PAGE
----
Amanda was a 1st year nursing student. Although she had some experience of working in health care she soon realised that becoming a nurse required a much broader set of abilities. She was nervous about working with a team of different professionals and realised that she didn’t know much about their roles. She appreciated it would be helpful to learn about the roles of others before she went on placement.
Early in her course she began working with Stilwell and quickly found it gave her insights into just the areas she needed. In particular Amanda was allocated to a multidisciplinary student team for interprofessional studies. They were given a problem based scenario to work on which involved a character from Stilwell.
‘Our character was Eva Bernstein an elderly Jewish lady suffering from Alzheimer’s. We had to explore our different professional roles in caring for Eva and supporting her family. Many members of my team didn’t know anything about the disease and found this a valuable learning opportunity, especially as we saw how each profession could contribute to her care. We found ourselves drawn into her story as it unfolded, like a soap opera. You really got to care for Eva and her husband Max, as if they were real. Stilwell made us think about a range of much wider issues and provided us with a range of links to expand our learning around the topic. It also made us think in a more joined up interprofessional way. For example the occupational therapists wanted to find out about her home and the area she lived in. Social work students stressed the importance of her social history and how Mr. Bernstein was coping. Everything we needed to know was contained in the story and it was just so realistic. What the other professions saw as initial priorities taught me about the importance of social circumstances and thinking holistically. It also made me appreciate their roles more clearly.
How I use Stilwell in my teaching
I make regular use of Stilwell within my modules as it is so versatile. It can just be used on an ad-hoc basis, using a story to illustrate a topic, but it is best when I plan an activity that involves the students getting into the rich narrative of the characters and their inter-relationships. A bonus is that it works equally well in class or online.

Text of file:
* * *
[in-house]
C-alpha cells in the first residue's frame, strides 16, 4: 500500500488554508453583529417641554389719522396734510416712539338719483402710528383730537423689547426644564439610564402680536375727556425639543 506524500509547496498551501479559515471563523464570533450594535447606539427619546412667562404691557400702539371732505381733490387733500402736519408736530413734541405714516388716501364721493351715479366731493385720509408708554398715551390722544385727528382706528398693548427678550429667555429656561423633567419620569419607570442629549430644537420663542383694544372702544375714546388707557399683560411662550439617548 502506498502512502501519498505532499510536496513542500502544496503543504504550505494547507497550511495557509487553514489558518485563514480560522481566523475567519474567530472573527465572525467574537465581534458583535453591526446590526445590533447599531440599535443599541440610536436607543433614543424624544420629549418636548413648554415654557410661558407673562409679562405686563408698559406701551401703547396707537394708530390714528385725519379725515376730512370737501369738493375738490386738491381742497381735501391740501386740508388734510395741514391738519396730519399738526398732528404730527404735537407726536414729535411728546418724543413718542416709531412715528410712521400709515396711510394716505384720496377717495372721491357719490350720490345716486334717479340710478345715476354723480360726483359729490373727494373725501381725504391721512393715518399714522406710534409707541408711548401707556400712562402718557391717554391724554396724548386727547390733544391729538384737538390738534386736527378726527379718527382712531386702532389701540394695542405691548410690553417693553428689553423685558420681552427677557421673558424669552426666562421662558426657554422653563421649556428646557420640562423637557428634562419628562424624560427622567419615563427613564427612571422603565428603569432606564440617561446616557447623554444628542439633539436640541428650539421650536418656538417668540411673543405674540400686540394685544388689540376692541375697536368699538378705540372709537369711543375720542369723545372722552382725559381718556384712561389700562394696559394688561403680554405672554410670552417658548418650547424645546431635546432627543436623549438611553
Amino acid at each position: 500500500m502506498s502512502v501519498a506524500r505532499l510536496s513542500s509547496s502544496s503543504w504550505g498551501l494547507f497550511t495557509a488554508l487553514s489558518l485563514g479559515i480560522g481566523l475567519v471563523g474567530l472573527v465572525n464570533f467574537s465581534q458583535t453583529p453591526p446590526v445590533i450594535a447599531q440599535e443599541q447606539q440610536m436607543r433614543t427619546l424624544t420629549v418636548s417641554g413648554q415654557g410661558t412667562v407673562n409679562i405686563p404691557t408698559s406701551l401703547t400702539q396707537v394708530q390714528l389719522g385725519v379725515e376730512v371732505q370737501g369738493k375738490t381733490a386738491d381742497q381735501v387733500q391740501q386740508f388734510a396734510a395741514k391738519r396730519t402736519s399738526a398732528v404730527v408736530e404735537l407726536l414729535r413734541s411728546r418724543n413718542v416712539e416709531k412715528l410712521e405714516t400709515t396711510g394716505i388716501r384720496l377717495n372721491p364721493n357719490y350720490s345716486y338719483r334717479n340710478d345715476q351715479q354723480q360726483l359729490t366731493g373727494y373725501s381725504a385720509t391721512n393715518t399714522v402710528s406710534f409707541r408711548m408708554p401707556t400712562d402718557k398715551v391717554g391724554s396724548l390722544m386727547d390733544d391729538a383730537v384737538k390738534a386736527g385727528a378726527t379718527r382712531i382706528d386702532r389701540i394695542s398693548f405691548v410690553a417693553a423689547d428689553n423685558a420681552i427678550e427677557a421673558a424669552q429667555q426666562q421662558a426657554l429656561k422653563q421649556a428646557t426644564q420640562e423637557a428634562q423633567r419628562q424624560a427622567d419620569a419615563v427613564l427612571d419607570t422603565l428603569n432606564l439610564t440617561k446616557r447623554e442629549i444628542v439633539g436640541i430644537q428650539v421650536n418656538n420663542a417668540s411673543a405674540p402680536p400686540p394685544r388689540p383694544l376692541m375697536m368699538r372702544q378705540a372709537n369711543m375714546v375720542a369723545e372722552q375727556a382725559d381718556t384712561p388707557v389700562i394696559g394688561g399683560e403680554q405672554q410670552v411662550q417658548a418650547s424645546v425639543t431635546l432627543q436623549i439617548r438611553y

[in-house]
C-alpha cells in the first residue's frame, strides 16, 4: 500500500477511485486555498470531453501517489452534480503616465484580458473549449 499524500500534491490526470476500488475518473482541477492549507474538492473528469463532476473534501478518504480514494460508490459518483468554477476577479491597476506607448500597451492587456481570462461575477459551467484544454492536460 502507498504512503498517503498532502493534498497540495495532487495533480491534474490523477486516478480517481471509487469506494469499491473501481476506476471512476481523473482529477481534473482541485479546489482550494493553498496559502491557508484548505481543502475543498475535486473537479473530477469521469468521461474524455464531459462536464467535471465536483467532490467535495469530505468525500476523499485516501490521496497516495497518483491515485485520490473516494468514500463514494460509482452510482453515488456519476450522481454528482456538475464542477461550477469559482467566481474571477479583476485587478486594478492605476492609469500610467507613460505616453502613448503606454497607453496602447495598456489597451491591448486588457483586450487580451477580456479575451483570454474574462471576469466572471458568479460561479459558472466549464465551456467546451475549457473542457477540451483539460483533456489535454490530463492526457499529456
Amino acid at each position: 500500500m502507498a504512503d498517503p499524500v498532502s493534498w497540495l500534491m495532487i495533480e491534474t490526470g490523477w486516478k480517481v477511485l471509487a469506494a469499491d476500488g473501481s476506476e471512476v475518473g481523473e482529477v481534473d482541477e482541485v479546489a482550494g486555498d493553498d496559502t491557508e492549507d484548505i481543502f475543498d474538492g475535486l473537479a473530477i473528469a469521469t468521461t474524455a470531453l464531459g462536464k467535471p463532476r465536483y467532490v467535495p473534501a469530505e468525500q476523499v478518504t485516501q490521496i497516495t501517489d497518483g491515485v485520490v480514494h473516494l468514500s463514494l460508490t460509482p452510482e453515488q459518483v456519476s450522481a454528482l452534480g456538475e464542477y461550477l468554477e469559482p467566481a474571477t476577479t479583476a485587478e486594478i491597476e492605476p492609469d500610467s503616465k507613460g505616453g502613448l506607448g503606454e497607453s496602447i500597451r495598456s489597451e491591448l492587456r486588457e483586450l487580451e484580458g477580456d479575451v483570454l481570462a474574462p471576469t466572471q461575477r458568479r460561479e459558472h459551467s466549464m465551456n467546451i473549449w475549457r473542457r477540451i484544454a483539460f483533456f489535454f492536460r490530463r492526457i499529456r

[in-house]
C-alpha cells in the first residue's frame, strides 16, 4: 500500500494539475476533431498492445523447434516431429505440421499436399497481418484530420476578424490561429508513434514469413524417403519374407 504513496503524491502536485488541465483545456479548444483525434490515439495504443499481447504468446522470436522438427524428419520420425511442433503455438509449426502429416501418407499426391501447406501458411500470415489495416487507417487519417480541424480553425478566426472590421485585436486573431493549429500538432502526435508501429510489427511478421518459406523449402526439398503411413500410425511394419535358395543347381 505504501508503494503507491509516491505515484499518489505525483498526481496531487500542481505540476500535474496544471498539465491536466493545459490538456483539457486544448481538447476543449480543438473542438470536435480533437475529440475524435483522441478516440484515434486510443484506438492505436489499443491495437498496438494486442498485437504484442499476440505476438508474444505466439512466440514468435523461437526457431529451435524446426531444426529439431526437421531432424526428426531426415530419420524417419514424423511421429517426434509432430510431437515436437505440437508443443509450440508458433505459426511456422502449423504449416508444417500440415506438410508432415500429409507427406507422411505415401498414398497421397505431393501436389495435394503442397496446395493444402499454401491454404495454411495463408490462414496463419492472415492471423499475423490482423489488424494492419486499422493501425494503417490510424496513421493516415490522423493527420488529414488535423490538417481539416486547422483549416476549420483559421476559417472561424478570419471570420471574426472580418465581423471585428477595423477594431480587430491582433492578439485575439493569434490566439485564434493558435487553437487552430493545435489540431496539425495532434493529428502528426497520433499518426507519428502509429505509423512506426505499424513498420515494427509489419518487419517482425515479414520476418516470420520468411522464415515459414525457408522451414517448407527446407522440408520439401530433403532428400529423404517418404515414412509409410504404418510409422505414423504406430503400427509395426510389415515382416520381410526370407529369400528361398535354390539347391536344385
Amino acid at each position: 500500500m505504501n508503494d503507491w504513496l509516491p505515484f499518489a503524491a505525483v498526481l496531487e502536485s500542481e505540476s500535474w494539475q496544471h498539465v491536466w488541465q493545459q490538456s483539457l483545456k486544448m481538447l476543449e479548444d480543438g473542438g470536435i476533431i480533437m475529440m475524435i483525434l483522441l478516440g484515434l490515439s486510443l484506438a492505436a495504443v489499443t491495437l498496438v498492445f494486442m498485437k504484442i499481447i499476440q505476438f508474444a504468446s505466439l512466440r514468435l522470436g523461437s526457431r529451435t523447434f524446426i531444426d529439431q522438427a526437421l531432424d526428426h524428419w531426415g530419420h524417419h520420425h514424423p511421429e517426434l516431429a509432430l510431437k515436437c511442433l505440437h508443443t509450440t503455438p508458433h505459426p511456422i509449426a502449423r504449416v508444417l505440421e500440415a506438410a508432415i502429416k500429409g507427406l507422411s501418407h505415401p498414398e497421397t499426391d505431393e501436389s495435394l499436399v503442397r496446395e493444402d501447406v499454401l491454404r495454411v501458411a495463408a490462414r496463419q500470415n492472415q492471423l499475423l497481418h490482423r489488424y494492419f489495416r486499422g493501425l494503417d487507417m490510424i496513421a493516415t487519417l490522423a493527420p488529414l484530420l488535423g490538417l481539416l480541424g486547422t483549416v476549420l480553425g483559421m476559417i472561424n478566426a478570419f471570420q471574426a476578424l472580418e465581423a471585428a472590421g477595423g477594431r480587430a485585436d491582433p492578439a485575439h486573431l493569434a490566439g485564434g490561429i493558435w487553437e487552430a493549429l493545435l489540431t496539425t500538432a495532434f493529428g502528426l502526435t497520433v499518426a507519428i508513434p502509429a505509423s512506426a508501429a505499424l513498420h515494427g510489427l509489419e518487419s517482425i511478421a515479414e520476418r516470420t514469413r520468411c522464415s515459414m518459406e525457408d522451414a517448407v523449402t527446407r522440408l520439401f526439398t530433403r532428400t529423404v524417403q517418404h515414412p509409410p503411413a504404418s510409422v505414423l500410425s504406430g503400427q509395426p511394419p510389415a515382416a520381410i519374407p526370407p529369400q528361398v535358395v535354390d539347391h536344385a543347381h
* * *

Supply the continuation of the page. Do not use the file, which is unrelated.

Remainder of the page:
As the content is so rich, the initial direction I give students can be simple. I can ask them to consider a desired learning outcome in relation to a particular character having done some background theoretical work. The discussions that emerge from this can be really exciting with genuine ‘light bulb moments’ and serious critical thinking. Stilwell facilitates students following up on work and motivates them to want to learn more. The bottom line is I don’t need to spend time creating complex case studies; instead I can spend time facilitating their learning.
For example in learning about leadership we can explore Jo Peart’s story. She is a trading standards officer but her story works across a wide range of disciplines Because the story is so immersive, the students became really interested in a range of issues such as corruption, bullying, strategic policy making and paternalistic management styles.. I was able to explore their ideas with them and then they could go back into Stilwell to consider how these discussions resonated with the authentic and complex situations Jo faced and how things came to a head.
Stilwell also promotes critical reflection on practice. As students become immersed in the characters they make links and observations that I didn’t even think of. This shows them developing a critical approach and allows me to explore more challenging and ambiguous issues. Stilwell provides an authentic context within which to explore difficult professional dilemmas without real patients being placed at risk
The programme leader/planner
As a programme leader I need to ensure that the quality of my programme is high and that the learning across the programme is constructively aligned with the learning outcomes of the programme. Sometimes tutors only see their module rather than the wider programme and find it hard to develop a common thread across the whole curriculum.. As a result students only see the programme as discrete modules and fail to consider how one module supports another.
By integrating Stillwell into a programme it is possible to create a common thread running throughout as we follow the lives of one or more families. I made sure tutors understood that Stilwell was their resource to control and use as they wished. It would be wrong to force a curriculum into a Stilwell story (‘tail wagging the dog’). However such is the range of stories there are plenty of options. We could settle on a couple of families to follow across the whole programme and some that could be introduced for certain modules. A further major advantage is that all this material consists of reusable resources, which makes for a very efficient use of time and helps reduce staff workloads.
For example our advanced practice programme includes modules on consultation skills, evidence based practice, medicines and leadership. Jean Forrest’s story links all these modules starting with consultation skills at her first presentation with minor symptoms. Her story shows how poor consultation skills and a failure to appreciate the risks of false positives in lab testing is compounded by a lack of awareness of adverse drug reactions. As a result Jean ends up in hospital with septicaemia. The ward sister finds herself in a challenging leadership situation as issues of advocacy and poor professional practice collide with institutional medicine. At the end of this story, students could really see the progress they had made.